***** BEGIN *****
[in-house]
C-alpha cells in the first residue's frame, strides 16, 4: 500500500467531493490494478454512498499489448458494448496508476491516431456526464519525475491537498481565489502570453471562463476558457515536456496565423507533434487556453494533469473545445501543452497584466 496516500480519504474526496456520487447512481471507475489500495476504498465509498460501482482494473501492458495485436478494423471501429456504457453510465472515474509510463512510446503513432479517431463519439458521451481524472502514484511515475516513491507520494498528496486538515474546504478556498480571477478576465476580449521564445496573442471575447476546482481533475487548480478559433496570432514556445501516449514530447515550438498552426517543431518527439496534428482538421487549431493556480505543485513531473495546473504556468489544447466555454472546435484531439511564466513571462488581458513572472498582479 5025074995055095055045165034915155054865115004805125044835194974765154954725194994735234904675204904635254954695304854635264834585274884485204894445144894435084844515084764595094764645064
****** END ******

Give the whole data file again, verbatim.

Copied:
[in-house]
C-alpha cells in the first residue's frame, strides 16, 4: 500500500467531493490494478454512498499489448458494448496508476491516431456526464519525475491537498481565489502570453471562463476558457515536456496565423507533434487556453494533469473545445501543452497584466 496516500480519504474526496456520487447512481471507475489500495476504498465509498460501482482494473501492458495485436478494423471501429456504457453510465472515474509510463512510446503513432479517431463519439458521451481524472502514484511515475516513491507520494498528496486538515474546504478556498480571477478576465476580449521564445496573442471575447476546482481533475487548480478559433496570432514556445501516449514530447515550438498552426517543431518527439496534428482538421487549431493556480505543485513531473495546473504556468489544447466555454472546435484531439511564466513571462488581458513572472498582479 5025074995055095055045165034915155054865115004805125044835194974765154954725194994735234904675204904635254954695304854635264834585274884485204894445144894435084844515084764595094764645064